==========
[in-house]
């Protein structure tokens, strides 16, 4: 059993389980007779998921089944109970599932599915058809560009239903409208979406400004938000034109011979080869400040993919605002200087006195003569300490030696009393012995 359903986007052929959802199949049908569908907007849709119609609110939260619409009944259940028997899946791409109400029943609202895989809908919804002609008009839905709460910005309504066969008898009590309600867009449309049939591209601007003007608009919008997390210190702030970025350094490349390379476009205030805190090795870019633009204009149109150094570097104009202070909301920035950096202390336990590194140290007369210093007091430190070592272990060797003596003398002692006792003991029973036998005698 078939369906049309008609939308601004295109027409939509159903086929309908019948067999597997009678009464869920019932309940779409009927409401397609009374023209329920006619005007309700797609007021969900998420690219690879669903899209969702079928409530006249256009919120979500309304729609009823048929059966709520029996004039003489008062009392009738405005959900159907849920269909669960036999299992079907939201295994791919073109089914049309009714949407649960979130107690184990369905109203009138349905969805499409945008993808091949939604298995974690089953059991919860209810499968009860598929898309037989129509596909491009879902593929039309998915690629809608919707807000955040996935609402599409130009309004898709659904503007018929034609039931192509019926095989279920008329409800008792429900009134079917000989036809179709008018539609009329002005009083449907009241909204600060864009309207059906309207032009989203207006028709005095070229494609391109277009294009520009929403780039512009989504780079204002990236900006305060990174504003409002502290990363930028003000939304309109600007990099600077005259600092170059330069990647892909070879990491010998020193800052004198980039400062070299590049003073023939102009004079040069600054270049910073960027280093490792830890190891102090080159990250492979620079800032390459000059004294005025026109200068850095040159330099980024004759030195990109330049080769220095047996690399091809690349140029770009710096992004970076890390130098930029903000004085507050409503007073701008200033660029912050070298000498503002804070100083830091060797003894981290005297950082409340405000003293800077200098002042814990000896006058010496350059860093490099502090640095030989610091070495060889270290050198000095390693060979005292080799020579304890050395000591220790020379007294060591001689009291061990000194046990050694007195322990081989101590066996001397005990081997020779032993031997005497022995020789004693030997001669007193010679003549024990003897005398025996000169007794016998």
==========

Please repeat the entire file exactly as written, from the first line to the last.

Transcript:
[in-house]
């Protein structure tokens, strides 16, 4: 059993389980007779998921089944109970599932599915058809560009239903409208979406400004938000034109011979080869400040993919605002200087006195003569300490030696009393012995 359903986007052929959802199949049908569908907007849709119609609110939260619409009944259940028997899946791409109400029943609202895989809908919804002609008009839905709460910005309504066969008898009590309600867009449309049939591209601007003007608009919008997390210190702030970025350094490349390379476009205030805190090795870019633009204009149109150094570097104009202070909301920035950096202390336990590194140290007369210093007091430190070592272990060797003596003398002692006792003991029973036998005698 078939369906049309008609939308601004295109027409939509159903086929309908019948067999597997009678009464869920019932309940779409009927409401397609009374023209329920006619005007309700797609007021969900998420690219690879669903899209969702079928409530006249256009919120979500309304729609009823048929059966709520029996004039003489008062009392009738405005959900159907849920269909669960036999299992079907939201295994791919073109089914049309009714949407649960979130107690184990369905109203009138349905969805499409945008993808091949939604298995974690089953059991919860209810499968009860598929898309037989129509596909491009879902593929039309998915690629809608919707807000955040996935609402599409130009309004898709659904503007018929034609039931192509019926095989279920008329409800008792429900009134079917000989036809179709008018539609009329002005009083449907009241909204600060864009309207059906309207032009989203207006028709005095070229494609391109277009294009520009929403780039512009989504780079204002990236900006305060990174504003409002502290990363930028003000939304309109600007990099600077005259600092170059330069990647892909070879990491010998020193800052004198980039400062070299590049003073023939102009004079040069600054270049910073960027280093490792830890190891102090080159990250492979620079800032390459000059004294005025026109200068850095040159330099980024004759030195990109330049080769220095047996690399091809690349140029770009710096992004970076890390130098930029903000004085507050409503007073701008200033660029912050070298000498503002804070100083830091060797003894981290005297950082409340405000003293800077200098002042814990000896006058010496350059860093490099502090640095030989610091070495060889270290050198000095390693060979005292080799020579304890050395000591220790020379007294060591001689009291061990000194046990050694007195322990081989101590066996001397005990081997020779032993031997005497022995020789004693030997001669007193010679003549024990003897005398025996000169007794016998």